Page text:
Monisha Jaising on post-COVID fashion, new consumer behaviour and migrant labour crisis
'I'm a seamstress first and then a designer,' quips fashion designer Monisha Jaising when she was asked about the philosophy behind the minimal fashion choices she makes for herself. She goes on to say, 'I'm minimalistic because I'm working in the factory all the time. I consider myself the labour class.' During the latest edition of Time Pass-- a series of conversations hosted by The New Indian Express Group, the legendary designer gets into a free-flowing conversation with author and senior journalist Kaveree Bamzai and Edison Thomas, Editor of Indulge.
'Monisha has been around longer than we have had liberalisation,' says Bamzai as she introduces the designer to the session that went on to delve into topics ranging from the new shopping choices to migrant labour crisis.
"The pandemic has had an effect on all sectors of the economy worldwide but the sectors that are extremely hit come in the category of non-essential spending, and fashion, of course, is one of them. You can see that everywhere around you,' begins the designer, quickly moving on to the brighter side of things. "But one thing good about it is that people have stopped overproduction. From production companies to trading countries around the world, everybody was in the rat race to get all the new collections out on time, to have a certain amount of turnover every season and the environment was being abused because of that. Now it has changed for good as production is as per demand."
Talking further about the pandemic's effect on buyers in the post-COVID era, Monisha shares that the pattern of buying is going to see a big change. "People are no longer going to buy just for the sake of buying. They will buy if there is an occasion or if they are in need of it. One will obviously think if they can use a thing for a long time and if it's functional and comfortable before making a choice."
She further adds, "India has a high population of youngsters who are aspirational. They love to buy things, they love fashion and the whole lifestyle experience. Obviously, now it's curbed because of the economic strains and the disease that is still around. What is going to happen is that the shopper is going to be smarter. They will definitely want value for money. They are going to look at the longevity of the products. There's is not going to be any careless or impromptu buying."
And what happens to fast fashion and store that used to come up with new collections every three months? Monisha says, "I feel that high street stores like H&M and Zara will survive. They will just have to rebrand their production and stop overproducing. They will continue to churn out new collections every three months because fashion is something that you get bored of in some time. It is something new that comes into your life unlike your house or the paint on your walls or furniture - which you can't often change. But you can wake up one day, look in the mirror and decide that you want to wear florals that day. That can give you a sense of 'new' every single day. Nothing else can give you that. Fashion is a bit of vacation that gives you joy every day."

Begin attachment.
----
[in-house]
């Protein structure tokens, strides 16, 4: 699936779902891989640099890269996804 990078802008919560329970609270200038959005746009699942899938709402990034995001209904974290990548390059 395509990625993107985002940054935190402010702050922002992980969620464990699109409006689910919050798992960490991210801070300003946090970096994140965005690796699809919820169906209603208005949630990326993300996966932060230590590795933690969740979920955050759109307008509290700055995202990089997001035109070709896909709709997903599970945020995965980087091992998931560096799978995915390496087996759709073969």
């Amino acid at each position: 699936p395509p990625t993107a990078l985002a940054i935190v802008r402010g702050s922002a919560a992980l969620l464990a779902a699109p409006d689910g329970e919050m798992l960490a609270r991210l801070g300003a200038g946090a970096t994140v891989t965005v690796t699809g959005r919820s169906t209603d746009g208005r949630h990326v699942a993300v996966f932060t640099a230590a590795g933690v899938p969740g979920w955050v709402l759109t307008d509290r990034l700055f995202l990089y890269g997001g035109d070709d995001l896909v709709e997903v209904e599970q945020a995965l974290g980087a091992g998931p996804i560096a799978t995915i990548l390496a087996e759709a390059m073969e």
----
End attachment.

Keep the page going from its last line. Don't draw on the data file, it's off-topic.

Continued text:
With the lockdown, most people have started working from home, and as a result, their fashion choices have also changed, agrees Monisha. "With the Zoom meetings and everything, people focus more on the top part. The torso is what is important now (laughs). Also, bright colours really work on screen, they are attractive. On the other hand, people are out there now. They have slowly started getting out-- for walks, small gatherings, intimate weddings etc. Leisurewear and athleisure have been big for a long time. They have been worn by celebs for airport looks and now for Zoom meet looks. What is nice about it is that although there is a sense of luxury in it, it is also comfortable and functional," adds Monisha whose resort wear is about celebrating the non-formal aspects of life and yet, giving it a sense of luxury.
When asked how her design philosophy has evolved over the years, she says, "It had been pretty much the same for the past 30 years. We believe in sticking to a certain brand identity. We have always looked at western cuts and shapes but we give it an Indian twist by using Indan fabrics, embellishments or motifs. There is something about India in every garment that I make." And what are some of the changes she's brought in her designs during the pandemic? She shares, "We are trying to make garments that are affordable because everyone's gotten hit economically. We are also making it functional, with pockets that will let you keep sanitizer and mask in it and focussing on garments made of breathable fabrics, something that doesn't need to go to the dry cleaner."
Moving on to fashion weeks and how they are going to be functioning, she adds, "All the fashion capitals- London, Milan, Paris, New York- have announced that they are going to go ahead with the fashion weeks, just that it's going to be in the digital space. In India also, FDCI is planning something similar in November. It is going to be virtual for some time but it will happen because it is a very important platform for designers to show their collections."
When asked what she feels about migrant labourers going back to home states, she says, "Most of the weavers and artisans who worked with me wanted to leave for no other reason but that they wanted to be close to their families. I have been telling them to come back for a very long time. Some of them have so we have started work at 50 per cent capacity. But some still fear as to what is going to happen. A lot of them have found employment in their state and they feel it's better for them to work there because they are close to their families," she shares adding that she is helping some of her ex-workers who have started their own small business by giving them job work.